Freewheeling Encounters With Miami's Past: Take a Bike Tour With Julia Tuttle

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Miami may be known for many things, but history isn't always foremost among them.

Oh sure, there's the ancient Tequesta ruins squeezed beneath a rare stretch of untilled land adjacent to downtown, and the Freedom Tower, which serves as our complement to Ellis Island. We can boast an array of iconic buildings, from Vizcaya and the Biltmore to Overtown's Lyric Theater and the art deco curiosities of South Beach. Then there's the pioneers that inspire retro reflection, people like Henry Flagler, Julia Tuttle, George Merrick, and James Deering, larger than life individuals who helped lay the foundation for what would eventually become our world class destination.

That ought to be proof enough of our own worthy back story of sorts, even if that tale is barely a hundred years old. Even so, Miami's cutting-edge reputation and continuing urban sprawl make unsurprising that people tend to overlook our legacy.

See also: Miami Icons: Vote Now For Your Favorite Miami Landmark!

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Kendallsuyo Book Seeks to Spotlight Miami's Overlooked Andean Roots

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Courtesy Américo Mendoza-Mori
The "Lady of Coracora" Celebration, a traditional festivity that originated in Ayacucho (Southern Andes).
In the wake of the Pamela Druckerman fiasco, it's pretty clear that lots of folks (even former residents) still harbor stereotypes about Miami.

University of Miami Ph.D. candidate Americo Mendoza-Mori thinks that even the city's Latin culture tends to overlook crucial aspects of its own identity. One aspect includes the unique segment of immigrants who originated from Peru and the Andes, eventually forming the Kendallsuyo settlement in Southwest Miami.

To get the word out, he's launched a Kickstarter to support his book project -- a tome focused on the fascinating stories of this singular group and how they've helped shape Miami as a whole.

See also: Miami Book Fair: Daniel Alarcón Recounts His Drive Into the Dark Heart of Peru's Drugland

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Miami Icons: The Versace Mansion, a High-End Hotel Inspiring Macabre Fascination

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Photos by Zachary Fagenson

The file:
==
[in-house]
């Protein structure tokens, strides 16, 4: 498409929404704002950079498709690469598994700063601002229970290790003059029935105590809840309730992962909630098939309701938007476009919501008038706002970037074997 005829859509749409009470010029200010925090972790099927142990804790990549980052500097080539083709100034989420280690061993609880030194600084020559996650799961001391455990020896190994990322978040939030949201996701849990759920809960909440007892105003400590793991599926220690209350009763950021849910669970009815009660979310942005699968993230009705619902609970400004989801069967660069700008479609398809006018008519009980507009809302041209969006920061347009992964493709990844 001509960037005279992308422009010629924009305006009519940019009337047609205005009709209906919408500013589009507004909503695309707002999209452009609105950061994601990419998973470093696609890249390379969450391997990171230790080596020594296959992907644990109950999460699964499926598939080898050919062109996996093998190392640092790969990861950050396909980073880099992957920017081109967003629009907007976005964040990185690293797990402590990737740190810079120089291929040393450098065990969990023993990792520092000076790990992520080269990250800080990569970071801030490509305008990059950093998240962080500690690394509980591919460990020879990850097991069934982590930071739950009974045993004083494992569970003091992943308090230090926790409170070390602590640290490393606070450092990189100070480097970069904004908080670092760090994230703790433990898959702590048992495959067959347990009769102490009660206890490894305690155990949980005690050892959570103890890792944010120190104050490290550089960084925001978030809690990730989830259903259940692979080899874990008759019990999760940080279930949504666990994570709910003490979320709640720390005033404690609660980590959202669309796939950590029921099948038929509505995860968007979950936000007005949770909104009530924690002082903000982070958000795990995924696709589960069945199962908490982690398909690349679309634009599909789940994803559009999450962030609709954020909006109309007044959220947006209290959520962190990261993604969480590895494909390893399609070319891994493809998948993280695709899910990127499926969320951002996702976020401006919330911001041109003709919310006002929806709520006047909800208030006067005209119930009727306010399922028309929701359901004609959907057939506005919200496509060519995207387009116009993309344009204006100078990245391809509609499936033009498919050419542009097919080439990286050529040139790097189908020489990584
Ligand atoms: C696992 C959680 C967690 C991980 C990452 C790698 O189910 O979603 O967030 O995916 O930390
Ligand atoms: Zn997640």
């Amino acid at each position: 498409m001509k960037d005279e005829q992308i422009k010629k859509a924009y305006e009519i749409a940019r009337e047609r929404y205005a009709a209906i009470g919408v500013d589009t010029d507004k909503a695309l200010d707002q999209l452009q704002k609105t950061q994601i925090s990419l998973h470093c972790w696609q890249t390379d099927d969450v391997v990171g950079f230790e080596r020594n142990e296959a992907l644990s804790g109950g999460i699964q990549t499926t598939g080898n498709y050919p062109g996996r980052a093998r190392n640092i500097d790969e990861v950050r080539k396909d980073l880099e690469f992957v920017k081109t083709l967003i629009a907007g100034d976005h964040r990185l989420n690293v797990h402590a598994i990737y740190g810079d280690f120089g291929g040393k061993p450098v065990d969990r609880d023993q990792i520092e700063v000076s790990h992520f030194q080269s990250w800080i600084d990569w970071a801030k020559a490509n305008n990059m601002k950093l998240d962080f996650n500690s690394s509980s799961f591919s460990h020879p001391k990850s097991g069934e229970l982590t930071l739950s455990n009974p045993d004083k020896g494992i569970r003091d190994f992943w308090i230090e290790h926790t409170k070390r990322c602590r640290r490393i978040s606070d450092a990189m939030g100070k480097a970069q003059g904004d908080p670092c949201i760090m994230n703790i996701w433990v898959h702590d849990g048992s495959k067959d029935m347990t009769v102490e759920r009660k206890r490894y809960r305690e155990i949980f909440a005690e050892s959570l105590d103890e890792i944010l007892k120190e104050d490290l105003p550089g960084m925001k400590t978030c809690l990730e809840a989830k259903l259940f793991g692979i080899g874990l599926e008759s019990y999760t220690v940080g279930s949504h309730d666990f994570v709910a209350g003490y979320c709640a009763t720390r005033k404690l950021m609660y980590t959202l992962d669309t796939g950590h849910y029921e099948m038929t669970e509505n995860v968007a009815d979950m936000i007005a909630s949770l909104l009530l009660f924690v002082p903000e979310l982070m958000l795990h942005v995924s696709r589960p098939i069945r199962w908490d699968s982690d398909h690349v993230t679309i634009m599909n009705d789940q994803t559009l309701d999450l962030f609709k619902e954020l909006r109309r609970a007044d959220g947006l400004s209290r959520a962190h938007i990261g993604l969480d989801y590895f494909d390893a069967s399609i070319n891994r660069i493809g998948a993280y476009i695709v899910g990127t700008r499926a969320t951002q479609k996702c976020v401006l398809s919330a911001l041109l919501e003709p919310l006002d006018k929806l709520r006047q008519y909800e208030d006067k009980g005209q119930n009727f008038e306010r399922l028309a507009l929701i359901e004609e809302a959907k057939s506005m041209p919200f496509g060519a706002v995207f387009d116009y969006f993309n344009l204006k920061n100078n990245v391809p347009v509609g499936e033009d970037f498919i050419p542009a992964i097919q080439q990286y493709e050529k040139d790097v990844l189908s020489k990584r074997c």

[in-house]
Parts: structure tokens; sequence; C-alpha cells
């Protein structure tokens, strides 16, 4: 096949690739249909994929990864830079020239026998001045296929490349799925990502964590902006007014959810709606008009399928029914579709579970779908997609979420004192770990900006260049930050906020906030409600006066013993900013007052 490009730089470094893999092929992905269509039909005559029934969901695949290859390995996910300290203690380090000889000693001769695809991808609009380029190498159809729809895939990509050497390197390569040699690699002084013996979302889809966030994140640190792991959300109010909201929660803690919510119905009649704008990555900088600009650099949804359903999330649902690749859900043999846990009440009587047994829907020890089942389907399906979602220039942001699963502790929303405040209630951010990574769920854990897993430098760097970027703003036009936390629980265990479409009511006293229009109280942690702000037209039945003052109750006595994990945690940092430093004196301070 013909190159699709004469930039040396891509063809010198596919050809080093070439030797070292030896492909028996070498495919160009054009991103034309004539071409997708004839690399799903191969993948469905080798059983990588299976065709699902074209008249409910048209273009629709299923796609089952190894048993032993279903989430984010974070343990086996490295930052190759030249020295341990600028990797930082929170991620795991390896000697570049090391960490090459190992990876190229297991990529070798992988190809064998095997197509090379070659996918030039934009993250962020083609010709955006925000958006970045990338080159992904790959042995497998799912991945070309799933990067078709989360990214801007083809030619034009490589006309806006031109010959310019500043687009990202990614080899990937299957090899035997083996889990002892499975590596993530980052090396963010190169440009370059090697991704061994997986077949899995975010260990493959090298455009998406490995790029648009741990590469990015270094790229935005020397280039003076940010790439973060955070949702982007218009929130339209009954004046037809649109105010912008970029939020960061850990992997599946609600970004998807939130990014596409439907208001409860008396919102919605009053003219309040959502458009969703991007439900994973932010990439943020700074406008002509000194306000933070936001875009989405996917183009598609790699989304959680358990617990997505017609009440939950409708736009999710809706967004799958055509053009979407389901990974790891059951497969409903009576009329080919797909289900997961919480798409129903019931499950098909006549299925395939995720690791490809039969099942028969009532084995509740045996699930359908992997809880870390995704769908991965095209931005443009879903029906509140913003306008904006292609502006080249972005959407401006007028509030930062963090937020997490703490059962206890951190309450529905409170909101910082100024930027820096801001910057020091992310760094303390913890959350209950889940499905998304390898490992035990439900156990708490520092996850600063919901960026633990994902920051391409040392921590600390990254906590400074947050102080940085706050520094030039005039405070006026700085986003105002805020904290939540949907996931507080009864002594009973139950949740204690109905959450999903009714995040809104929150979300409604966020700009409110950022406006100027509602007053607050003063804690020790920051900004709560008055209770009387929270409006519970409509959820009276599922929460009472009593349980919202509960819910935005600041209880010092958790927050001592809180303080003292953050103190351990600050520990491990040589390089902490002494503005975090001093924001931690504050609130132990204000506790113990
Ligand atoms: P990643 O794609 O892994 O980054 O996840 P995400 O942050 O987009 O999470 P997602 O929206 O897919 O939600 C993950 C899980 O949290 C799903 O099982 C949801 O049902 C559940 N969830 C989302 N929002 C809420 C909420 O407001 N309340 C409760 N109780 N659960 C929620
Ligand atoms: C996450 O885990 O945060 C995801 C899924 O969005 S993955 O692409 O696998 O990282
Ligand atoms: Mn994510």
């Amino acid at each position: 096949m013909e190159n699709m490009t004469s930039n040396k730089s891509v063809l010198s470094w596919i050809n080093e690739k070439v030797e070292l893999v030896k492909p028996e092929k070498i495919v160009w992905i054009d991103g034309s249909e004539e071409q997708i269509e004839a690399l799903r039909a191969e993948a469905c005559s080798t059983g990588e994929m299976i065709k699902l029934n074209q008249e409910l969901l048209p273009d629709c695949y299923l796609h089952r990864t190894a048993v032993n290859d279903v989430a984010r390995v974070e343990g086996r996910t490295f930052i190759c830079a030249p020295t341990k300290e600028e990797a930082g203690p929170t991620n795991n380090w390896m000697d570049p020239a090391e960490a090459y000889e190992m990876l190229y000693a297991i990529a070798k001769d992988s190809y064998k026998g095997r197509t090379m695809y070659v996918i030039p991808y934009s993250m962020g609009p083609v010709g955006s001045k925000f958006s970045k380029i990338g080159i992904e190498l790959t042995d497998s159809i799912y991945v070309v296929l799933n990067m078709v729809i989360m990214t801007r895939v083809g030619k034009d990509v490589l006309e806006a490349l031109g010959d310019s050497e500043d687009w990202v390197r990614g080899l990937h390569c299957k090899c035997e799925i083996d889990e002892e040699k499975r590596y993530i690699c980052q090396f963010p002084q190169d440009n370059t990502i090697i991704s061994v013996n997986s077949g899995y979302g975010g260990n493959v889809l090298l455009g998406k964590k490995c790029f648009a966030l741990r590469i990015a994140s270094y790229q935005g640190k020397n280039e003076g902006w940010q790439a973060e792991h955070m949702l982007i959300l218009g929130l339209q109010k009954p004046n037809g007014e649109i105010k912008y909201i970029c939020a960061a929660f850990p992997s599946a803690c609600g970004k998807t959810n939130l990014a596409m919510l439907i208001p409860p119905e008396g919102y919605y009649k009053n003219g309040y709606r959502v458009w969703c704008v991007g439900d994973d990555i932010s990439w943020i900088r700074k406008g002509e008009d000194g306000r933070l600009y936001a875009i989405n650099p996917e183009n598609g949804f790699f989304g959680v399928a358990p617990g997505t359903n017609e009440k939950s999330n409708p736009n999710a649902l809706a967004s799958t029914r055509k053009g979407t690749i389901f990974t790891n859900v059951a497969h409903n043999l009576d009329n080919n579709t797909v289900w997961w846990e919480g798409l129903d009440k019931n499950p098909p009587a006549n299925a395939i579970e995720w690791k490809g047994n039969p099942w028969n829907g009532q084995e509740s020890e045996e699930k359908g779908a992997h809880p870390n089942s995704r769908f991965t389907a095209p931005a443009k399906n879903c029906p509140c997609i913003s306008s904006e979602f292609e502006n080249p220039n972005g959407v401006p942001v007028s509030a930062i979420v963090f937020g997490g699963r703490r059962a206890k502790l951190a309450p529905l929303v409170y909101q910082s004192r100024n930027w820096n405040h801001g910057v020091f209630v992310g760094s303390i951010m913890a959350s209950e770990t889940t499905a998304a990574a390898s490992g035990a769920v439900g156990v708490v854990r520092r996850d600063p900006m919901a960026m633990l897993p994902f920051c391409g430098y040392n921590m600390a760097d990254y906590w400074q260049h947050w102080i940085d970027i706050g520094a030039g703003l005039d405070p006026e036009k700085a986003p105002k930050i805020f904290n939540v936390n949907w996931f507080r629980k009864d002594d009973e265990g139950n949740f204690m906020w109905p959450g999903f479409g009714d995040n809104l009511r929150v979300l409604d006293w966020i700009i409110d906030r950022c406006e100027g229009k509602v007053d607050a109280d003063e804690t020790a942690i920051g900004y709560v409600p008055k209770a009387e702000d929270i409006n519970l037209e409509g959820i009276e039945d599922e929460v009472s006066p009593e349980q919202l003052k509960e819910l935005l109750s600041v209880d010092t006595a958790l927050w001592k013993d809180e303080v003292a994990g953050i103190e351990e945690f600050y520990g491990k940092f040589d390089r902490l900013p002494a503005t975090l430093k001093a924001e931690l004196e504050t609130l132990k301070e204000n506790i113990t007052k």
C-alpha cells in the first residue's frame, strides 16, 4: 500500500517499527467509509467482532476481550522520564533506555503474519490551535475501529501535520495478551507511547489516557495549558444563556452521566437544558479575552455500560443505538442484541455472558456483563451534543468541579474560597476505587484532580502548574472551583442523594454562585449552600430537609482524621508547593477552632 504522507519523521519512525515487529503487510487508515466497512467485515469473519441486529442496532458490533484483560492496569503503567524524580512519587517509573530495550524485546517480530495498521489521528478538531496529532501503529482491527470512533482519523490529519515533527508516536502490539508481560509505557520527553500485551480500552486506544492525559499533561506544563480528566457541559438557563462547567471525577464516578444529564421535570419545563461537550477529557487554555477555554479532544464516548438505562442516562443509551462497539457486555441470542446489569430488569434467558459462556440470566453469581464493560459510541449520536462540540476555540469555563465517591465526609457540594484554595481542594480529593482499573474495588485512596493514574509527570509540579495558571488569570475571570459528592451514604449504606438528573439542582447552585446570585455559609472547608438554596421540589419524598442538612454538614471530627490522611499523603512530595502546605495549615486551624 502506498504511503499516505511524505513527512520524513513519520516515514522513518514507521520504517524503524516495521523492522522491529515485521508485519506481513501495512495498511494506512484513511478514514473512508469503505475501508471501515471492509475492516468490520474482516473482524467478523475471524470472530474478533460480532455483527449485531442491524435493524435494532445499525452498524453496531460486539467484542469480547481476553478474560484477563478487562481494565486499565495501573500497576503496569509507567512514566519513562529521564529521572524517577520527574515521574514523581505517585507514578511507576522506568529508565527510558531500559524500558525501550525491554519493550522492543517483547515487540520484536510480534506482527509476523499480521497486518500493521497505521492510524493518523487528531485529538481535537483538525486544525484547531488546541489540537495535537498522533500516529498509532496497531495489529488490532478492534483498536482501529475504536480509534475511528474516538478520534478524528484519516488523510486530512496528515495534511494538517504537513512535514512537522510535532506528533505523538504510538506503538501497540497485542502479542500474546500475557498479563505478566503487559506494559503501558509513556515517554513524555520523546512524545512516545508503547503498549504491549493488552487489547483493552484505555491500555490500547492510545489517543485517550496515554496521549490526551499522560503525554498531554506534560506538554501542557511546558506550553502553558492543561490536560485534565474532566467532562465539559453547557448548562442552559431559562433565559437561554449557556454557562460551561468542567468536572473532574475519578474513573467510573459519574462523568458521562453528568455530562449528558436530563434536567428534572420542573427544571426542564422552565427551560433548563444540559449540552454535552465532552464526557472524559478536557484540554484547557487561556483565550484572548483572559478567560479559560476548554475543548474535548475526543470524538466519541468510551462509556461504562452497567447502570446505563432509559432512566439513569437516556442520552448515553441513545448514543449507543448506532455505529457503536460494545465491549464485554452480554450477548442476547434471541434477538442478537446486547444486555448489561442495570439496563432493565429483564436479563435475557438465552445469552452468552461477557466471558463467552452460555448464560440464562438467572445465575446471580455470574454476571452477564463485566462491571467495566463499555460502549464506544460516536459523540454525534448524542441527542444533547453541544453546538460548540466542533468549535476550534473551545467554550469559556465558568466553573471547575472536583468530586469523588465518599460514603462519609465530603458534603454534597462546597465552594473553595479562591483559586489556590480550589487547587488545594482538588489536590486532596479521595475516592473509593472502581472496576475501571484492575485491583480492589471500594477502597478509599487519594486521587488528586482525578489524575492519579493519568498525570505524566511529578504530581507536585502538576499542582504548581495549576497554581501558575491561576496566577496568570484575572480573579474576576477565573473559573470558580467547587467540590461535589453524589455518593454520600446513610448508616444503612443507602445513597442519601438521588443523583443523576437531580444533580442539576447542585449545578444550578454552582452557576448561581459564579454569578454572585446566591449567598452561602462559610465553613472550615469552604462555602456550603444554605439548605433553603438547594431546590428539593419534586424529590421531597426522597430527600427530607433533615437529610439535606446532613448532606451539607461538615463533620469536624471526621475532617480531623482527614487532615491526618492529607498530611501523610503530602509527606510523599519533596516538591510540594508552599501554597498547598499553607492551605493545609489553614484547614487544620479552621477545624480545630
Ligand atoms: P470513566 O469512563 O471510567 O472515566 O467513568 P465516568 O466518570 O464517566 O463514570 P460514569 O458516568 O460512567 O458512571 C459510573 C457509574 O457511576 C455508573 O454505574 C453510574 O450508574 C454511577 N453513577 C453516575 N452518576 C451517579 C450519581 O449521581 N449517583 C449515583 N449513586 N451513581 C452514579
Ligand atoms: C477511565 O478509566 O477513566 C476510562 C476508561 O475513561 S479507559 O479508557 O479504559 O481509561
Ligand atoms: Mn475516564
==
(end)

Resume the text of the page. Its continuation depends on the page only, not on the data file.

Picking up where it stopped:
San Francisco has the Golden Gate Bridge. St. Louis has the Arch. Las Vegas has its retro welcome sign. It seems like every city has an iconic structure to represent itself to the rest of the world. Every city but Miami, that is. The Magic City is full of architectural gems, and maybe that's why no one building has come to define it. But that's left this town without a symbol of its own. In our Miami Icons series, we're aiming to fix that. Today, writer Lee Zimmerman argues for the Versace Mansion, AKA Casa Casuarina.

It was an indelible image seen around the world. The bloodstained steps of the Versace Mansion in the immediate aftermath of the inexplicable murder of fashion icon Gianni Versace. who, in spite of his wealth and influence, seemed a most unlikely target of an assassin's gun. For all the opulence that this palatial home represents, it's those stairs, where the homeowner was inexplicably ambushed by the crazed killer Andrew Cunanan, that still finds tourists gawking and gazing in amazement.

How strange that that small parcel of cement turf should overshadow the grandeur and spectacle borne by one of Miami Beach's most lavish domains. With ten bedrooms, 11 baths, a magnificent center courtyard, and 23,000 square feet of living space, it's imposing indeed. Versace was a man of impeccable taste, and up until his death in 1997, the furnishings and décor that he surrounded himself with reflected that fact.

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Miami Icons: The Biltmore, a Glitzy, Golden-Age Throwback

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Photos by Karli Evans